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Seattle University Presbyterian Church Pipes and Reflectivity No Challenge for Meyer MILO

The west coast's largest Presbyterian Church has upgraded its sanctuary with the installation of a new Meyer Sound system. As Director of Media Services at University Presbyterian Jeff Blackburn explains, the Seattle church's 1,400-seat sanctuary has a history of sonic challenges.

"This is a very tough, reflective room," says Blackburn. "And our old PA was directing the sound to all the wrong surfaces."

The owner of the second largest pipe organ west of the Mississippi, University Presbyterian has 7,000 pipes adorning the front walls. With different services running the gamut from traditional Christian music to a range of contemporary styles, the new system also had to address the needs of a diverse congregation.

Curt Hare of Seattle-based Point Source Inc. specified a center array of five MILO line array loudspeakers and one MILO 120, augmented with a delay hang of five M'elodie line array loudspeakers. A pair of 600-HP subwoofers are flown directly behind the MILO array.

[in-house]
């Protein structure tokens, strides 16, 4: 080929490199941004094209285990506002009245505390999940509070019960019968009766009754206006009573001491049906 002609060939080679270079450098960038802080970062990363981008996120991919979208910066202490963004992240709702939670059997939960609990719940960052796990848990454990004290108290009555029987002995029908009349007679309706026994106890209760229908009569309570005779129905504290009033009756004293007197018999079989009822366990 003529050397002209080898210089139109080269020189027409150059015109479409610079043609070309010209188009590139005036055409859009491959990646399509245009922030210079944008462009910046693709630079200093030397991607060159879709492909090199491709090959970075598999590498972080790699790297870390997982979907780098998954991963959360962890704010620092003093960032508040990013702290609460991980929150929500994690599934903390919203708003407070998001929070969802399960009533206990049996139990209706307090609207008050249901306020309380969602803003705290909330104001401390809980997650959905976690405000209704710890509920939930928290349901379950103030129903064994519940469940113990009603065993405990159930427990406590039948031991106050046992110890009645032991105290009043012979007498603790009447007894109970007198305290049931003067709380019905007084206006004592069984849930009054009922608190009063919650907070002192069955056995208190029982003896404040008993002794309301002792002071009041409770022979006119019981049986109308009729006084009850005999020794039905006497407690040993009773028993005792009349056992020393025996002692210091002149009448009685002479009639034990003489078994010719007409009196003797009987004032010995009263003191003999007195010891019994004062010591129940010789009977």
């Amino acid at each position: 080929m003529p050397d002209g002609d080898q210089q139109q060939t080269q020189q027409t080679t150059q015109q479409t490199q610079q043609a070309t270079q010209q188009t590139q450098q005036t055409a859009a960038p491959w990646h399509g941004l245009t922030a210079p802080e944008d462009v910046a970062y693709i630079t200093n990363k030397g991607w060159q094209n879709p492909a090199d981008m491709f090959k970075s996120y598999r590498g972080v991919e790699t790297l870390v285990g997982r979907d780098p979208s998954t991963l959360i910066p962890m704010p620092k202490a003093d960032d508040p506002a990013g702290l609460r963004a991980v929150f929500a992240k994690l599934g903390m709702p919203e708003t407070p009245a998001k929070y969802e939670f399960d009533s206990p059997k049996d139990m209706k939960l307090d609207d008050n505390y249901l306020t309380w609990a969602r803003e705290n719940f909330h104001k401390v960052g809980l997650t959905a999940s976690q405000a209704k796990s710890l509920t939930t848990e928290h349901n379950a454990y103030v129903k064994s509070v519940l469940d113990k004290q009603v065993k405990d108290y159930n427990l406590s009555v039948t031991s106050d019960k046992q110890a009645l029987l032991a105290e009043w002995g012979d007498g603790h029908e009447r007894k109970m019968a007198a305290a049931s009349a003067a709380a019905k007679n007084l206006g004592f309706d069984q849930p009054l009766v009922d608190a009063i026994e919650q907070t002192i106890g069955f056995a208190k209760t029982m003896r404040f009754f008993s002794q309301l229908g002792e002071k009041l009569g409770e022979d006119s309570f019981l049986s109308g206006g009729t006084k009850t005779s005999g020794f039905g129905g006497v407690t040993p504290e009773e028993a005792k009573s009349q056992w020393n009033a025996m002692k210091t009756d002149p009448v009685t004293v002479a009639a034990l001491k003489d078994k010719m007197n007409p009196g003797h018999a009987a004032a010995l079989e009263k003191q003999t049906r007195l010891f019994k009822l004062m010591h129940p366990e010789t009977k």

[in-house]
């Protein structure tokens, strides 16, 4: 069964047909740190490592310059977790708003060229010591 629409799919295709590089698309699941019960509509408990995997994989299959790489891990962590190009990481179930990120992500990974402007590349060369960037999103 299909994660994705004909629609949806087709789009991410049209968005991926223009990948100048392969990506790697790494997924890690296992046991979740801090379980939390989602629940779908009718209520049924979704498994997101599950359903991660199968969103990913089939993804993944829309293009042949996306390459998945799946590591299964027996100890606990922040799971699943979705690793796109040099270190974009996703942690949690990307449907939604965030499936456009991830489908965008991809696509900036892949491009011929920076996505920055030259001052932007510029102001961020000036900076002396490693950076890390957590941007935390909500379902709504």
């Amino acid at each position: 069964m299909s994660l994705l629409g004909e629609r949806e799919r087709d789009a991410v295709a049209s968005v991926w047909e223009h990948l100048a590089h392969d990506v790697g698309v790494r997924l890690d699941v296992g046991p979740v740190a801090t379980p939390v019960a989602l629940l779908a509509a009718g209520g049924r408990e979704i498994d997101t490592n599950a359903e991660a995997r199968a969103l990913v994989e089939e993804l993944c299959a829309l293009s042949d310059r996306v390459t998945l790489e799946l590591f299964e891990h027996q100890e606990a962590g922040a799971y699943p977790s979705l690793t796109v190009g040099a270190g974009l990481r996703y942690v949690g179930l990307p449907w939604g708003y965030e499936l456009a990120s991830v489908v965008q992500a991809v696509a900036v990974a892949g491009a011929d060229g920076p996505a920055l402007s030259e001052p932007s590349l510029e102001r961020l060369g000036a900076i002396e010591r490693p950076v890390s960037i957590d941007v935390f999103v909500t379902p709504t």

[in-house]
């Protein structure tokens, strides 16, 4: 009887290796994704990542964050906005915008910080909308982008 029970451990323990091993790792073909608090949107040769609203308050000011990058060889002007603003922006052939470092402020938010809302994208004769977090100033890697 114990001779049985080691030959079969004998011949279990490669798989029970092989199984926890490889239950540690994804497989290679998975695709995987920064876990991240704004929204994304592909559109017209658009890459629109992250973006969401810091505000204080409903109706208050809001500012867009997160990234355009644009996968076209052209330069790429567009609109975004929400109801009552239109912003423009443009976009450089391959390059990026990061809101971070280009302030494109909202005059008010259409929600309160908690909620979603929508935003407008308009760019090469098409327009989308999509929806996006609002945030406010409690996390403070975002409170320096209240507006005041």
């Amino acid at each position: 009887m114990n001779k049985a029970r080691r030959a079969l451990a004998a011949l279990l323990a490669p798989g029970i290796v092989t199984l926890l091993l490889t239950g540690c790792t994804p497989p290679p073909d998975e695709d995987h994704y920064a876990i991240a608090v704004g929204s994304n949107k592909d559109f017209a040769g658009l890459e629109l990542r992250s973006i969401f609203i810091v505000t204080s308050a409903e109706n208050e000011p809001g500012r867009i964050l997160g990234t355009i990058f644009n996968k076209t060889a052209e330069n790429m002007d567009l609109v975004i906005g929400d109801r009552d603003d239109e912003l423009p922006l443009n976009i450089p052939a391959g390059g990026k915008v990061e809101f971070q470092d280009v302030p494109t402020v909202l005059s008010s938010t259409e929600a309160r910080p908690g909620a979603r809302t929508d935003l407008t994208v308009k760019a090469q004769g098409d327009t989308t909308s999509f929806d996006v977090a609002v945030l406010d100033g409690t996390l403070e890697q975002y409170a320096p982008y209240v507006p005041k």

"We flew the subs in a cardioid pattern to reduce low frequency buildup on the stage, as well as above it," says Hare, referring to a large resonant area between the room's ceiling and exterior roof.

Meyer Sound's Galileo loudspeaker management system handles the subs, as well as several zones of delay and processing. The room's reflectivity was addressed by acoustician Michael Yantis with a treatment of rear wall diffusers.

Blackburn reports the new system exceeds all expectations. "When I heard the system, my first reaction was: Change nothing," he says. "It sounds like a recording, everywhere in the room. If a better sound system exists, I haven't heard it."

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